of £30 billion over the next 30 years, something in that
order; what proportion of that is public and what proportion of
that is private?
(Mr Smith) That is considered as the amount that would
be raised by the private sector, over that period, for the purpose
of investment in the underground network, and the assumption was
£13 billion over 15 years.
131. That excludes any public money; so what
do you guesstimate is the likely investment by the public sector
over that same period?
(Mr Smith) The public money comes in two ways; directly
from the public, because they pay their fares, and, of course,
through the taxpayer, through subsidy. That will contribute towards
the infrastructure service charge that is paid to the private
sector companies who are investing; that charge is fixed, in accordance
with the way in which they are performing, in relation to the
132. So what is the guesstimate of that amount
of money, what is the figure for the money?
(Mr Smith) Until we receive the bids, it is very difficult
133. But you know, over the last year, what
that figure would be. What was it over the last year; public money
was put into the system by virtue of fares, or by virtue of subsidy?
(Mr Smith) We had £520 million for investment
in the underground, from the public purse, for this year.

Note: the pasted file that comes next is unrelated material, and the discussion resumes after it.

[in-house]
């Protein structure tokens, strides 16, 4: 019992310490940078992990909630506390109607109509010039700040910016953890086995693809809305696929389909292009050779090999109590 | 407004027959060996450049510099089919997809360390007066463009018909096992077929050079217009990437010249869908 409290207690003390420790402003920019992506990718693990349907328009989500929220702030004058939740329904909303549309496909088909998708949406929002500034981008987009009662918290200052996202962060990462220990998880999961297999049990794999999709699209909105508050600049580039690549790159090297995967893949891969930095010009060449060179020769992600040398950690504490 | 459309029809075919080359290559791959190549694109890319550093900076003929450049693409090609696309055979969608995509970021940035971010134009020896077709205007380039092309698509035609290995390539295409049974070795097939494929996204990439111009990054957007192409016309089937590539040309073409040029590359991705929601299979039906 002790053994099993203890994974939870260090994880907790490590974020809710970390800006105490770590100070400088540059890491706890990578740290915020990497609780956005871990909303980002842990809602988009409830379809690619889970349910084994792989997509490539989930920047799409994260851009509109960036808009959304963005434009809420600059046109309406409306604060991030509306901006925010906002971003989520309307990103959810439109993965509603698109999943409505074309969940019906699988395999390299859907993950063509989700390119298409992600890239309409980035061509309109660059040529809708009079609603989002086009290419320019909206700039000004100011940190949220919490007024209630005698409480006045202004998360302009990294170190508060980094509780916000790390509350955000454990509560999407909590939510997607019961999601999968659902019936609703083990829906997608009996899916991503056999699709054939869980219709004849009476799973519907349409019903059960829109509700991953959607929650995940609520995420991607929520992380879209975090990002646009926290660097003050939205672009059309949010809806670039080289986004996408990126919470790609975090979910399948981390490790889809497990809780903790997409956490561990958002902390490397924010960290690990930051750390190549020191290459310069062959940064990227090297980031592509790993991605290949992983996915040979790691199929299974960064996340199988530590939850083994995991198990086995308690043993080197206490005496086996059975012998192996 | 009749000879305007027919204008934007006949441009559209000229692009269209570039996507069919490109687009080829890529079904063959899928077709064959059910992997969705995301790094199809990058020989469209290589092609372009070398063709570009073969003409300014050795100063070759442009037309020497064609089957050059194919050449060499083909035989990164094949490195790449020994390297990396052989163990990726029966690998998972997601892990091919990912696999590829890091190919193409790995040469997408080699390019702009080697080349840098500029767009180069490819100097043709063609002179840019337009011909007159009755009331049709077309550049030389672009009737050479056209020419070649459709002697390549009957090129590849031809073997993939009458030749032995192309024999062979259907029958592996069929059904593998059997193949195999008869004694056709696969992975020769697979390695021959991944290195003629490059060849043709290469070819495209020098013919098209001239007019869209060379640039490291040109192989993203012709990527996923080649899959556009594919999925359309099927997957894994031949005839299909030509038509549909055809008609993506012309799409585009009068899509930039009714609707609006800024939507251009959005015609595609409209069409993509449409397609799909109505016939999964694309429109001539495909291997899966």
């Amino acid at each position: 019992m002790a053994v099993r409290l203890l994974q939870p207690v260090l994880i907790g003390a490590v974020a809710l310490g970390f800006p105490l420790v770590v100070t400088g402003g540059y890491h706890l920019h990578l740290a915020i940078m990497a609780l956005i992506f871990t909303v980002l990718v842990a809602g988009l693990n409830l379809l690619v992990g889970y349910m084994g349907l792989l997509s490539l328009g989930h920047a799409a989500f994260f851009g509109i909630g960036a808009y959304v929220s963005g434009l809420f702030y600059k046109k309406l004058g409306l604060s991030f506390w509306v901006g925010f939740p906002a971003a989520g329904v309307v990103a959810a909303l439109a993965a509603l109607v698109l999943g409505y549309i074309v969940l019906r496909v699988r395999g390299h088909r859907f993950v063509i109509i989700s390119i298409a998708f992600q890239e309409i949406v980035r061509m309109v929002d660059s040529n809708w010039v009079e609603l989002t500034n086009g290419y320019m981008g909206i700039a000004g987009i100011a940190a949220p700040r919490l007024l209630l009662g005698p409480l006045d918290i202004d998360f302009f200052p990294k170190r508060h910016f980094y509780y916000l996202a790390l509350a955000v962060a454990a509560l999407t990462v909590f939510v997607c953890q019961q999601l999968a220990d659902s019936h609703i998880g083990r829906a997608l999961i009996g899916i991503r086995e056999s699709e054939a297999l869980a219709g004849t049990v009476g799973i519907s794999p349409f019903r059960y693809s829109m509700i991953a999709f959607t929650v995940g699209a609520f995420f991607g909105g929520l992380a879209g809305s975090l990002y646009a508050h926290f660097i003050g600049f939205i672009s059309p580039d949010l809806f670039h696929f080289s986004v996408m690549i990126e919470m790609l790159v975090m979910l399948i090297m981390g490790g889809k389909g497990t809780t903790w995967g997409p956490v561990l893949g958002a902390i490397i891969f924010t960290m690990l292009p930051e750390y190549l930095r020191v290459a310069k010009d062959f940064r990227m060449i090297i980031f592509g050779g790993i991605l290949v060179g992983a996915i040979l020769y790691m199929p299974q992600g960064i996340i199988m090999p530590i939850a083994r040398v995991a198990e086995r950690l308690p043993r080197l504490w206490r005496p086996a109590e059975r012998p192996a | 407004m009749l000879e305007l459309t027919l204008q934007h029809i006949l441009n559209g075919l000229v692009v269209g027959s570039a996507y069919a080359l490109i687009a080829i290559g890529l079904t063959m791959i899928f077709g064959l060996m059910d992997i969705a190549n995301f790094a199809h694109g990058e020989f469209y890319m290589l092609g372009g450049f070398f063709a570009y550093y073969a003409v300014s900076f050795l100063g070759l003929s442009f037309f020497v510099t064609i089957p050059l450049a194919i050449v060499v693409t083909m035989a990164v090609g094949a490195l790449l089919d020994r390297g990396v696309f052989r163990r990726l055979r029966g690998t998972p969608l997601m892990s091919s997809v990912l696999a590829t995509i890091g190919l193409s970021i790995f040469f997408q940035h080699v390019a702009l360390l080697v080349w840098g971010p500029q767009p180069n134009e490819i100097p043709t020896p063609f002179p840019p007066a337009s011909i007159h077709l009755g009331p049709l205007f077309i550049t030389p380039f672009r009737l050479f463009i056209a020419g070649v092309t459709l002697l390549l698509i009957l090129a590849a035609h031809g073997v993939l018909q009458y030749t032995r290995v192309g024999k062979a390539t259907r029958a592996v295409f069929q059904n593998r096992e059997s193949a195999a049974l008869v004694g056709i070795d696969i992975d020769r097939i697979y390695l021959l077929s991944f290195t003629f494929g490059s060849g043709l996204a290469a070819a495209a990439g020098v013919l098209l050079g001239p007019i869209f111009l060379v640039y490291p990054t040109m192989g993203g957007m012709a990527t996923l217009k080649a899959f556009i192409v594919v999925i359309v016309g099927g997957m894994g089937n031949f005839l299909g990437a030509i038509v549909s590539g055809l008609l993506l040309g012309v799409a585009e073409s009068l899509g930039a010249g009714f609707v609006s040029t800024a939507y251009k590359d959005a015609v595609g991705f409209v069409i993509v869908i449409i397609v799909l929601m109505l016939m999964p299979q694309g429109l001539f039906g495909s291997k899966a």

134. So if that is projected over 30 years then
we are talking £15 billion?
(Mr Smith) Yes; but I ventured that it was £13
billion over 15 years.
135. Over 15 years?
(Mr Smith) Over 15 years.
136. I have got this wee problem, I am finding
it difficult to follow. What do you expect to make as savings
by the use of the Partnership?
(Mr Smith) We do expect that, because the flow of
investment will be consistent and predictable, the private sector
infrastructure companies will be able to make efficiencies in
the delivery of projects. It is, I am afraid, the truth, under
the publicly-funded model that we have at the moment, that we
are uncertain, year on year, precisely how much money we will
receive, and so, in the past, we have started projects and we
have stopped them, which is profound inefficiency, we have designed
projects and then not gone through with them.
137. What happens if a company that has got
this project goes bust, in the middle of the project; surely,
in these circumstances, there are equally the same difficulties,
faced by you, in that circumstance, as it would be if it were
in the public sector? And, given that the two sort of run parallel,
in terms of when the economy is strong the companies are strong,
one presumes that that is just as much of a problem as what you
face at present?
(Mr Smith) In the Public Private Partnership structure,
the infrastructure companies would be working solely for London
Underground, so unless they performed spectacularly badly they
would not go bust, because the Underground will not go bust; if
they perform very badly, potentially, they might. The virtuous
circle here is, if the infrastructure company performs well
138. So it is a no-risk investment?
(Mr Smith) No, there is a risk; they have got to perform
139. But if they go down, if a company of some
size goes down, then surely that section of the responsibility
goes down, and therefore you have got a problem? And if the Government
are not in a position to be able to give you additional resources
then that is that aspect of the underground still?
(Mr Smith) Mr Callaghan, if he may, would like to
clarify this picture, but I think the risks sit where appropriate,
and he can explain.